Fired Gauteng health MEC Bandile Masuku on Monday said he was carefully studying the Pretoria high court’s judgment, which dismissed his application challenging the findings of the Special Investigating Unit (SIU) with costs.
Despite this, Masuku said Judge Roland Sutherland’s judgment removed any doubt in the eyes of the public that he was involved in any corruption relating to personal protective equipment (PPE) procurement or benefited financially.
In a statement issued by his lawyers, Motalane Inc, Masuku said the courts had emphatically said there were no adverse findings against him.
“Dr Bandile Masuku notes the judgment handed down by the North Gauteng High Court earlier today. Importantly, Dr Masuku notes that the court found that the SIU saw no crime being committed by Dr Masuku and that there was no basis for civil action against Dr Masuku. In fact, the court noted that the SIU had no action it could or should take against Dr Masuku,” the statement read.
Gauteng Premier David Makhura in October last year used the SIU report to fire Masuku after the unit found he had failed to exercise oversight over the procurement of PPE. This was in connection with the awarding of multimillion-rand contracts by the provincial health department to a company owned by the late husband of suspended presidential spokesperson Khusela Diko.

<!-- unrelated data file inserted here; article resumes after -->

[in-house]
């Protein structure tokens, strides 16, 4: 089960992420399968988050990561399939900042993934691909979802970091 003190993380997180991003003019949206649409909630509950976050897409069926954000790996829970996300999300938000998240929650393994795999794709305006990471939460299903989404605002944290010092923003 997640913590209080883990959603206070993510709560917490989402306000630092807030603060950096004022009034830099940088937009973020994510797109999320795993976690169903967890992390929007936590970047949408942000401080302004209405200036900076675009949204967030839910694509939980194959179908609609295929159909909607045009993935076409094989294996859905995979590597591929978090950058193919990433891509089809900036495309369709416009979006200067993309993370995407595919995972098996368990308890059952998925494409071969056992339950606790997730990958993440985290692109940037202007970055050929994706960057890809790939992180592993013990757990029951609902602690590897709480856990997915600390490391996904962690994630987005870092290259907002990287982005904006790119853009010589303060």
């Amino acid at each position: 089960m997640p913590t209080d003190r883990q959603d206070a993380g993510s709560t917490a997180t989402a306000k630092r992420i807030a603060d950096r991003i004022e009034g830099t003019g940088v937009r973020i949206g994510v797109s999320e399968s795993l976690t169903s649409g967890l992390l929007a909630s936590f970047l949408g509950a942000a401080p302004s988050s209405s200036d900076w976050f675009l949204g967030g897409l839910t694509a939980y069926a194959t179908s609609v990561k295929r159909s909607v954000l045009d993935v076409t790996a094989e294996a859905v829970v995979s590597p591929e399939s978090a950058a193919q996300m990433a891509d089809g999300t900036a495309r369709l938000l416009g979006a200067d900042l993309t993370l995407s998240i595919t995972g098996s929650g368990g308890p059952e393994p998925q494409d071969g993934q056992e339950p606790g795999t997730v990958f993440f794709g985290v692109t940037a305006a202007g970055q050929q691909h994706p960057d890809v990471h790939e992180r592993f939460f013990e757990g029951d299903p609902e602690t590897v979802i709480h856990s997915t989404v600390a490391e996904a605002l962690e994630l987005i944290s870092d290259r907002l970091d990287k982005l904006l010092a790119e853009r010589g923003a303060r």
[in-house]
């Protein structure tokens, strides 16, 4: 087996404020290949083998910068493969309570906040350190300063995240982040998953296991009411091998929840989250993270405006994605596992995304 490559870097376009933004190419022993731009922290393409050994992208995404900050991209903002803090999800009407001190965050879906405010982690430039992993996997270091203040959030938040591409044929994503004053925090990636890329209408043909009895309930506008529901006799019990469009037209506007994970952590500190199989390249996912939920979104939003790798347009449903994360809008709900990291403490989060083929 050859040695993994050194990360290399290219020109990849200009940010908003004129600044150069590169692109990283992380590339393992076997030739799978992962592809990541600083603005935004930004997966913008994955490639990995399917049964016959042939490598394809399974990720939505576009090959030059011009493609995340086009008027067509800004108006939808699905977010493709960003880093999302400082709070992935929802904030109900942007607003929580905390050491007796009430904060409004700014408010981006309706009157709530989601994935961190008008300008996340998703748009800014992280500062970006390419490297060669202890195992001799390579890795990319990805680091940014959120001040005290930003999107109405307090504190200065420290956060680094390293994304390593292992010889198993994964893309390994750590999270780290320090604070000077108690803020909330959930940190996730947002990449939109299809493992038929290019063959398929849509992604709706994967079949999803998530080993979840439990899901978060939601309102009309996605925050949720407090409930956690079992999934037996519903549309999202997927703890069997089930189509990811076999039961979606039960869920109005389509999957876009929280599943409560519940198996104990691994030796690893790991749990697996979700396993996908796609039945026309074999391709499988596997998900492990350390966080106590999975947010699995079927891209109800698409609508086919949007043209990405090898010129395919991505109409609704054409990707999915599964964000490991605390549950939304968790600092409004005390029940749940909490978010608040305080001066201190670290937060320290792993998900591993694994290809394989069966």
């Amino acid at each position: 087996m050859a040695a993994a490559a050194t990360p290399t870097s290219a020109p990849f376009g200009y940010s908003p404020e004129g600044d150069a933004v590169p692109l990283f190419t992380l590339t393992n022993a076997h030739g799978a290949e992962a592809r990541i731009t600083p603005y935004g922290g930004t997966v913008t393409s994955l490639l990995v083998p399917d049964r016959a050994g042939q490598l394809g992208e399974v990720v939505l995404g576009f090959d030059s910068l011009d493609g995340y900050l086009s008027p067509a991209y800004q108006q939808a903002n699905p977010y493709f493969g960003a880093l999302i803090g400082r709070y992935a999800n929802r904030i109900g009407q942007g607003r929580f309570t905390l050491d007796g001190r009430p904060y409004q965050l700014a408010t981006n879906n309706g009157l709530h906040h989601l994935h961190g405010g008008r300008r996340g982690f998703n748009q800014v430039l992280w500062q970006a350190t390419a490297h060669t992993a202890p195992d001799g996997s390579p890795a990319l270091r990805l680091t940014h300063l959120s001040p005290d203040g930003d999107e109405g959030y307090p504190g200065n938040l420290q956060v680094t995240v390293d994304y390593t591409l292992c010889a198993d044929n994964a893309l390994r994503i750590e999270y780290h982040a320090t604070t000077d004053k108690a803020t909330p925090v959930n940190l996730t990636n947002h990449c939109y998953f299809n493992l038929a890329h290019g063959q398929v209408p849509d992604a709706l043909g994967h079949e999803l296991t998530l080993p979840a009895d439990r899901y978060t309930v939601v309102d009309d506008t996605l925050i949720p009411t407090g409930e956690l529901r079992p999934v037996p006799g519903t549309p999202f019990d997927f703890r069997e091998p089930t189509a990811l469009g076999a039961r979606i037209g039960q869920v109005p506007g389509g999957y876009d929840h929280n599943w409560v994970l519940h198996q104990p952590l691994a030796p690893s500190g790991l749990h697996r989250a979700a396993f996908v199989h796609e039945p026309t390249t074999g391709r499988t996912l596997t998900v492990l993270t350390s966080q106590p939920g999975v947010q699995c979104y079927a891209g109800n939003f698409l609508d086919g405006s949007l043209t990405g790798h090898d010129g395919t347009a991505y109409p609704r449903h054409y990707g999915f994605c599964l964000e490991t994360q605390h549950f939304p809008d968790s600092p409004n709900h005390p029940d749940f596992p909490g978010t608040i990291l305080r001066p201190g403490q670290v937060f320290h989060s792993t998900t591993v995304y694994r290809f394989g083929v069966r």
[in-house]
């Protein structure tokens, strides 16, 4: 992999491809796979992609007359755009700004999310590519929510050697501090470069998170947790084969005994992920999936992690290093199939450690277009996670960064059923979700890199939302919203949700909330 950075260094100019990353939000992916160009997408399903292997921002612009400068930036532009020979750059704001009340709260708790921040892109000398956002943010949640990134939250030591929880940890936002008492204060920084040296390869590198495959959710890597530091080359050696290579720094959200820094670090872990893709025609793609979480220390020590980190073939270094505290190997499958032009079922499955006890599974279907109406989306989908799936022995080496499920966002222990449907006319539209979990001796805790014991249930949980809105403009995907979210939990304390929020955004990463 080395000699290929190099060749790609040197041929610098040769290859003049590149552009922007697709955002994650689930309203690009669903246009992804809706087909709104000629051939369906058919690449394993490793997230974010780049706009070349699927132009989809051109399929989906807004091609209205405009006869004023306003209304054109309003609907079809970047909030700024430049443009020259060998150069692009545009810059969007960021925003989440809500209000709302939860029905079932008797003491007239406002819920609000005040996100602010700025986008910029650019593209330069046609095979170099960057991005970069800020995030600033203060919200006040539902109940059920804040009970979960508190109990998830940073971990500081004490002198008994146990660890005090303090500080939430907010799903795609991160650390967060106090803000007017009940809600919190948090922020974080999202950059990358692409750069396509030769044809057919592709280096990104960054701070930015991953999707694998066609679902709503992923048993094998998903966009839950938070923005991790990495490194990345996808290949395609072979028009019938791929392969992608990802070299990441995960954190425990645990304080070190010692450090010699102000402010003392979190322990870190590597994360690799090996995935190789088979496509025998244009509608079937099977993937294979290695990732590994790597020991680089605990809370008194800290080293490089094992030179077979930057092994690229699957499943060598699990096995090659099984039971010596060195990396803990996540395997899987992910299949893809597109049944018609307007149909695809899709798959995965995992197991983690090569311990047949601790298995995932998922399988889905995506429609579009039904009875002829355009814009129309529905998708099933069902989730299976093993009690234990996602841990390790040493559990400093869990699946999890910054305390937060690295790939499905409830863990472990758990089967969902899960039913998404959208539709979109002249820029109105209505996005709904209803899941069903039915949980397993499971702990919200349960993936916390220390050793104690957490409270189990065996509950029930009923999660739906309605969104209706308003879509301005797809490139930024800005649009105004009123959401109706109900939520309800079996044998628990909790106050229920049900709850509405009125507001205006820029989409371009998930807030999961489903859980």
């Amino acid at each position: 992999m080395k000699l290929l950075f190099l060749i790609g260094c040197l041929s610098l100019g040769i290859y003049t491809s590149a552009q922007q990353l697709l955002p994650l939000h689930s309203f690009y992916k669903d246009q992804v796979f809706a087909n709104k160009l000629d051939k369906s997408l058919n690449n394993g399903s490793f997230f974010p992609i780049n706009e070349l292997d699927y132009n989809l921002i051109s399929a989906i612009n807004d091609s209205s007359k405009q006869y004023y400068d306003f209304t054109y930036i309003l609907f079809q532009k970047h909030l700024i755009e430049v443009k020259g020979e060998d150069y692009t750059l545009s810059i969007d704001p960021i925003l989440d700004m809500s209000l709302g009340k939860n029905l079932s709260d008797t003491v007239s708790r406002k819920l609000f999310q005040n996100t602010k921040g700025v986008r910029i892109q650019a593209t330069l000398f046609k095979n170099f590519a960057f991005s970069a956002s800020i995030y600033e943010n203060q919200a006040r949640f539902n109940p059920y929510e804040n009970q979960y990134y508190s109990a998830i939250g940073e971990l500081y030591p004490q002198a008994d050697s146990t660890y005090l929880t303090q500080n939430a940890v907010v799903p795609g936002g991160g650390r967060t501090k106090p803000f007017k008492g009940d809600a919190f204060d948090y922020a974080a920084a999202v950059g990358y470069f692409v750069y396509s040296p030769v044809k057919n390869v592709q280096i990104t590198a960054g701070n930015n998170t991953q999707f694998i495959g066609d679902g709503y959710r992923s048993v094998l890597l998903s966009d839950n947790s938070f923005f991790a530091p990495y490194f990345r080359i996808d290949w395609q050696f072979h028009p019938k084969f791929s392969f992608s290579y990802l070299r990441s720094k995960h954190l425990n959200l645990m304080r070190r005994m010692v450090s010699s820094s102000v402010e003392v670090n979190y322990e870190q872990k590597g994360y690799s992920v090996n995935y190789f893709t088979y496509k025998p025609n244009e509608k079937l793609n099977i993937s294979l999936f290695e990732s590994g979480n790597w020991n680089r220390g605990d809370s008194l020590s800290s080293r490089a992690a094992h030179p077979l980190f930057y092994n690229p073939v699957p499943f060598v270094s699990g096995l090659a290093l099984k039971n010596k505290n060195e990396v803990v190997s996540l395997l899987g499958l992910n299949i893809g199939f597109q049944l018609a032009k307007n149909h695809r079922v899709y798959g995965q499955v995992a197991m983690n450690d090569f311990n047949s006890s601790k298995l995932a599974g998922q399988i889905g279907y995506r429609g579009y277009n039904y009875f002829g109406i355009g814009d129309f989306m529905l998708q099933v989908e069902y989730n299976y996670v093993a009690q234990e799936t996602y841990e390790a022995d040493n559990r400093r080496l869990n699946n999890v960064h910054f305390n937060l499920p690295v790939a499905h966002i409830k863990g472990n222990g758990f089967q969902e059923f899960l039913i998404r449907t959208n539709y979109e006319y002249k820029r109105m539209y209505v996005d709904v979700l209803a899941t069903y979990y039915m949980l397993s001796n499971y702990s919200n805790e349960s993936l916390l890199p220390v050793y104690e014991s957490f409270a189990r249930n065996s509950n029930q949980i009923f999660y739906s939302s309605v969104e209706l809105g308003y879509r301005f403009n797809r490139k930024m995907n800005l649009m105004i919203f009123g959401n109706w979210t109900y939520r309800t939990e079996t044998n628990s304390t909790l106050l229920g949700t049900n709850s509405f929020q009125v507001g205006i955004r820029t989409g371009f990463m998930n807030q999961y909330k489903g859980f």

The former MEC’s lawyers contended in their statement that the judge came to the conclusion that Masuku is “not accused of corruption or nepotism” and that the findings of the SIU were mere opinions that Makhura should not have relied on to remove him from office.
Judge Sutherland ruled that the SIU deemed Masuku’s conduct to be wanting and this justified the adverse inference about his lack of professionalism and lack of care in discharging his functions.
The judge also found the SIU saw no crime having been committed by Masuku nor did the unit see any basis for civil action against him.
“Indeed, it decided there was no action it could or should take. The SIU faithfully reported what it had learnt to the premier and to the president,” said Sutherland.
However, Masuku said he was concerned that the judgment did not address the matter of executive oversight by authorities, which was one of his main contentions in the review application.
“Such an oversight by the court does not help to clarify the confusion that exists about the extent and limits of the executive oversight. As a result, an opportunity to define a standard and strengthen governance, was terribly missed, especially in the context of the court finding that PFMA [Public Finance Management Act] would not have assisted the MEC in stopping any malfeasance.”